MIT AgeLab research on driver preferences toward autonomous vehicle technologies has been featured in a Globe and Mail article about the potential of self-driving cars to improve mobility for seniors. AgeLab researcher Hillary Abraham is also quoted in the article:
"At the Massachusetts Institute of Technology’s AgeLab, researchers are diving into an other early area of research on seniors and driving technology alternatives: whether they trust it. In a study presented in January to the U.S. Transportation Research Board – based on a survey of nearly 3,000 driving Americans – AgeLab researchers found relatively low interest in self-driving cars across all ages, but that drivers 45 years and older are “less comfortable with partial or full autonomy” than younger drivers.
Just 13 per cent of drivers aged 75-plus were comfortable with full automation in a vehicle, versus 40 per cent of 25- to 34-year-olds, the most willing age cohort.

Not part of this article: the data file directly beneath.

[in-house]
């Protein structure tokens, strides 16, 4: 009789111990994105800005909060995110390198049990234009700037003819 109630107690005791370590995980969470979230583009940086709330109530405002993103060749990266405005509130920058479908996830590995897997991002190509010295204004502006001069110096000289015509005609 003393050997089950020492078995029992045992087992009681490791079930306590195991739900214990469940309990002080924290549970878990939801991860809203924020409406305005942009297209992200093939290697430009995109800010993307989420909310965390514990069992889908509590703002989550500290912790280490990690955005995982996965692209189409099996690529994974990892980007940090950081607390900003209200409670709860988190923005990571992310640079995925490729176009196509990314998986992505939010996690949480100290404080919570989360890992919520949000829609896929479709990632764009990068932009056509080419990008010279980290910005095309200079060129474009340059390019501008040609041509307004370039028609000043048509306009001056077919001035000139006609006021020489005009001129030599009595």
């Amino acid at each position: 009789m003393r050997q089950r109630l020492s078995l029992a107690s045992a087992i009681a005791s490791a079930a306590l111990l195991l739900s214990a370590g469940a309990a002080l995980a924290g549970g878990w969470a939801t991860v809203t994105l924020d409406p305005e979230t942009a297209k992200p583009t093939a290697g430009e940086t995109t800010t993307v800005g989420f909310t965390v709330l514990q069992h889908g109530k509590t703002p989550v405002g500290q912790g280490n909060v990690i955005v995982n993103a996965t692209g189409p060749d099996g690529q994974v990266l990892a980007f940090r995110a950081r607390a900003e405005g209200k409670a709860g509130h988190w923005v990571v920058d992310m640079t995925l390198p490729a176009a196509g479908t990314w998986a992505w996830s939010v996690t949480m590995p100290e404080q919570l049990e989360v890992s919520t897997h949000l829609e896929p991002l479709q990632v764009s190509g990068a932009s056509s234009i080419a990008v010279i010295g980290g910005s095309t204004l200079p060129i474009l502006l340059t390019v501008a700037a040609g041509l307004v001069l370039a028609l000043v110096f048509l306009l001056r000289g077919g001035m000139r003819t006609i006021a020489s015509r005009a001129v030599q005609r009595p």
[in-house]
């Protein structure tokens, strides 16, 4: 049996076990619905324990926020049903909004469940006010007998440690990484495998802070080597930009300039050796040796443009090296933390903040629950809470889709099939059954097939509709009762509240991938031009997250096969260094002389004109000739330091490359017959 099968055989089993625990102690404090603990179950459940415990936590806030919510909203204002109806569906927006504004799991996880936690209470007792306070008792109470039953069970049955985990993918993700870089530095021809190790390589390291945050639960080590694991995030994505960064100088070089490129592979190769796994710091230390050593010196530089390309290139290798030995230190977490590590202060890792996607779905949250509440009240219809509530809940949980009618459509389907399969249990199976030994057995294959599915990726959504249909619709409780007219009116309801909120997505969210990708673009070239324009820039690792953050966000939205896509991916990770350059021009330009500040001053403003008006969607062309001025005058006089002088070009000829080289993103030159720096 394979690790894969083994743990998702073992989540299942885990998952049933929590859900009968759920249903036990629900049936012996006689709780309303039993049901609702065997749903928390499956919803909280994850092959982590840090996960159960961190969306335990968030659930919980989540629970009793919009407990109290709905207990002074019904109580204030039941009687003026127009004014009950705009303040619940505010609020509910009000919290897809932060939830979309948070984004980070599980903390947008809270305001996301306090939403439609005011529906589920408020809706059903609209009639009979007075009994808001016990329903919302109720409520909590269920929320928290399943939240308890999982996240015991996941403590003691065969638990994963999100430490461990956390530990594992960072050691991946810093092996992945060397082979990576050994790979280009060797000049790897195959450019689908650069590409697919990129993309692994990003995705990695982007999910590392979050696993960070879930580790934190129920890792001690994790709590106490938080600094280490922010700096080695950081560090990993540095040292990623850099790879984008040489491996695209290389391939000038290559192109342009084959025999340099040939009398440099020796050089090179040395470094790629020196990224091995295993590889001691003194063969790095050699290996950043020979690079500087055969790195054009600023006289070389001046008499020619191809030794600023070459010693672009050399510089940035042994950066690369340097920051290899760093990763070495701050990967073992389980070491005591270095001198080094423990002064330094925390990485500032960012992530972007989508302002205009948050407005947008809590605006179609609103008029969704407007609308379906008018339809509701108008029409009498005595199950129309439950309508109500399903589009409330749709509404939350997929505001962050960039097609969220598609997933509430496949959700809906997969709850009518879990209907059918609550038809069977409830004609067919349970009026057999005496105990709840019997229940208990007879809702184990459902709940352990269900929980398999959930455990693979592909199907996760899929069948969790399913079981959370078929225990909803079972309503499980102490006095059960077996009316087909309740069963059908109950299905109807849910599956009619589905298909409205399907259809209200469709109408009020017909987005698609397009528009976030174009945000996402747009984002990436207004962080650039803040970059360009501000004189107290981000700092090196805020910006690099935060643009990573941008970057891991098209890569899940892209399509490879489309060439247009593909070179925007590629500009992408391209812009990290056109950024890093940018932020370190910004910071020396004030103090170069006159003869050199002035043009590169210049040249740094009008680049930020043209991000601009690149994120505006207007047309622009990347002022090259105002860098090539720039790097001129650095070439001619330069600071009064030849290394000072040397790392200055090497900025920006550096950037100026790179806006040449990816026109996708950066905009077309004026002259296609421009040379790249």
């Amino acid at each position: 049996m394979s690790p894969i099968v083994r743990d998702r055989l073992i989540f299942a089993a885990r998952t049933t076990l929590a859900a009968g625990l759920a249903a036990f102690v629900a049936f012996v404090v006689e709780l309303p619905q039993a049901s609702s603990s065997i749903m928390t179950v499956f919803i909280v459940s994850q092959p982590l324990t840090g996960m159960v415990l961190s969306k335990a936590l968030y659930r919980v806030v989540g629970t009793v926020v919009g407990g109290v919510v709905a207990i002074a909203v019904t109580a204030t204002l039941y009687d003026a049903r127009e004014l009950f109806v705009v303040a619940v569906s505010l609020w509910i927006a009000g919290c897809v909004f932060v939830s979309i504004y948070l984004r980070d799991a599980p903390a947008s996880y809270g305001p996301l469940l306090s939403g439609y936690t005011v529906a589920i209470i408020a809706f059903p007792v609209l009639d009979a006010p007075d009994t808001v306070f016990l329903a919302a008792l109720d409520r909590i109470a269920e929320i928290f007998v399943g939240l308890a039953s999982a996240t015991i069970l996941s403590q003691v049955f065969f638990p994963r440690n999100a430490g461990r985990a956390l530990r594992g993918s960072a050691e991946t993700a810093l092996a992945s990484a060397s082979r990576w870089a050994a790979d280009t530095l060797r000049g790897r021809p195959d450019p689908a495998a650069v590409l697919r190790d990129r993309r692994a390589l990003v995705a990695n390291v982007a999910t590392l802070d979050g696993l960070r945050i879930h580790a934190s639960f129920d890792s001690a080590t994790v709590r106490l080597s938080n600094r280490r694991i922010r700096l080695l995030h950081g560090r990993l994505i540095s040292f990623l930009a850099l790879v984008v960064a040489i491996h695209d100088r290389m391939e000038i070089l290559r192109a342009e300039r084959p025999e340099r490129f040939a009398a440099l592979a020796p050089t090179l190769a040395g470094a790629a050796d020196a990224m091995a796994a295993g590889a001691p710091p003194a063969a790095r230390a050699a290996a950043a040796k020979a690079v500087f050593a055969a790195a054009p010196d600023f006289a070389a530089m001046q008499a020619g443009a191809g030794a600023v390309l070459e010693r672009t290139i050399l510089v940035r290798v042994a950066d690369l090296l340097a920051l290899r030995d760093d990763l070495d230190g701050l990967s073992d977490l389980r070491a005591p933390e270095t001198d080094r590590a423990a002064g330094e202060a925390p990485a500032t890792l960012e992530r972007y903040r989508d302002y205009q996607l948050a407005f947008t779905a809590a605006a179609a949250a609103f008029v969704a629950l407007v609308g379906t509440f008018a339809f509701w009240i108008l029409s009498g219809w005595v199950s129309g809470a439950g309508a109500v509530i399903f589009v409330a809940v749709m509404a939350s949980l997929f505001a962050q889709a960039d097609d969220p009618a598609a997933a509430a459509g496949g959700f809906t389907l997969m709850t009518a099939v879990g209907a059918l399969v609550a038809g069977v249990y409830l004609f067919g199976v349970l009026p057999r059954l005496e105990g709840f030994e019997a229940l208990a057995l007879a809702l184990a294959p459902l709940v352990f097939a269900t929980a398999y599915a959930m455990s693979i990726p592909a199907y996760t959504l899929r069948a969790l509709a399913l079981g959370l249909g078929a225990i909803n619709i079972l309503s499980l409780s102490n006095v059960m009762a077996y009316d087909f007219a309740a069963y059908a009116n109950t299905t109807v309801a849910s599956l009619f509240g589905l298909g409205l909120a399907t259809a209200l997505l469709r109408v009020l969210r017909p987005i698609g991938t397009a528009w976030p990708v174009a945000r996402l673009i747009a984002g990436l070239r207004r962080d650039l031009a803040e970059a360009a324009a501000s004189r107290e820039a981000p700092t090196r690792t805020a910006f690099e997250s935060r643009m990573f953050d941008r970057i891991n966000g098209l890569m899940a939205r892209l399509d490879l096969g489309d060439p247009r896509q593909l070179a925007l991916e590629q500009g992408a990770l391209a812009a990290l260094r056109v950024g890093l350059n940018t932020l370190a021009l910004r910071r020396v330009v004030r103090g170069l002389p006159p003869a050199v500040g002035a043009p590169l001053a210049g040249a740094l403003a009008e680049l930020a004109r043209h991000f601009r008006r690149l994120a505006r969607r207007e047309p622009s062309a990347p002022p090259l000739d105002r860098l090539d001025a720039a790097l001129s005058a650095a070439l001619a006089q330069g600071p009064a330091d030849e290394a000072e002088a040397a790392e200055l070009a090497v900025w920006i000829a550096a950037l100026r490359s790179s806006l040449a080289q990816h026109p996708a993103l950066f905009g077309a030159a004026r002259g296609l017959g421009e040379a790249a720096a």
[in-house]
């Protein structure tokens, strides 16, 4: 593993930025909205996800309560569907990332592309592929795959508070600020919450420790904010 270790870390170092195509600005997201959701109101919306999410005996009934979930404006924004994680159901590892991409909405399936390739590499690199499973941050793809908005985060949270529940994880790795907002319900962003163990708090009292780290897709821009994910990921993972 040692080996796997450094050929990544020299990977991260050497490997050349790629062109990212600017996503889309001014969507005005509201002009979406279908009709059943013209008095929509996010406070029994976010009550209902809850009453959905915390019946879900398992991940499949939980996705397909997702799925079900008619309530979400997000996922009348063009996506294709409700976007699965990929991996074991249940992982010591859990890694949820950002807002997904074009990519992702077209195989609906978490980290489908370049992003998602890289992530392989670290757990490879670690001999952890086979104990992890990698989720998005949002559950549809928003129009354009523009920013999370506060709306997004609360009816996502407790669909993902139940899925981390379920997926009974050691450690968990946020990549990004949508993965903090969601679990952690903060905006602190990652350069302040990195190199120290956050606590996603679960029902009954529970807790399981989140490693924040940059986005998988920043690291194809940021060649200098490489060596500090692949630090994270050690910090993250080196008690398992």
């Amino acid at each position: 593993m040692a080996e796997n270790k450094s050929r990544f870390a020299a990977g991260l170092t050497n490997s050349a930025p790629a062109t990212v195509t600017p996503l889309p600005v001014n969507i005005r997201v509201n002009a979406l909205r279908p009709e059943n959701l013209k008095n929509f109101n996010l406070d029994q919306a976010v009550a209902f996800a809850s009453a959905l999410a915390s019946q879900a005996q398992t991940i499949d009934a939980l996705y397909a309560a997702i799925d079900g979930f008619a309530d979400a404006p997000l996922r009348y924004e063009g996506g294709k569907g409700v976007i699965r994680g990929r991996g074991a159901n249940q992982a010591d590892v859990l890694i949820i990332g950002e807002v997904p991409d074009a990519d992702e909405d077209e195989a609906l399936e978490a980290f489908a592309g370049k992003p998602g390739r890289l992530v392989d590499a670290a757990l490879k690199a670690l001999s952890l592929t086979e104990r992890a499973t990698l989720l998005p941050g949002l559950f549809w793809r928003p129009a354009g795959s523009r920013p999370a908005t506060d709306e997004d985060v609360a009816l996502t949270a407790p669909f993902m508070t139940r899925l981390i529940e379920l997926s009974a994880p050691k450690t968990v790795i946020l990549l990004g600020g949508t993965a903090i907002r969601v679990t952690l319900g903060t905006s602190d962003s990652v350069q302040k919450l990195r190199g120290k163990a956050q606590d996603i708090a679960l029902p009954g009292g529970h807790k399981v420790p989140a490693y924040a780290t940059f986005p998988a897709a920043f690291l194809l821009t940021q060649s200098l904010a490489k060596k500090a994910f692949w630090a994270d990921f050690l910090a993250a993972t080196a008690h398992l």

“It’s partially wealth of experience – trusting yourself, and knowing you’re a good driver, and not wanting to give up that control to an unknown variable,” says Hillary Abraham, the study’s lead author.
“Trust” is a word that comes up a lot in the early research. “It takes a long time to build and is very easy to erode,” Ms. Abraham says. Figuring out how to educate consumers, particularly older ones, will be a crucial step in encouraging drivers to accept greater levels of vehicle automation. “If we’re not educating older adults, it’s unrealistic to expect they’ll end up using it,” Ms. Abraham says."
Read the full story here.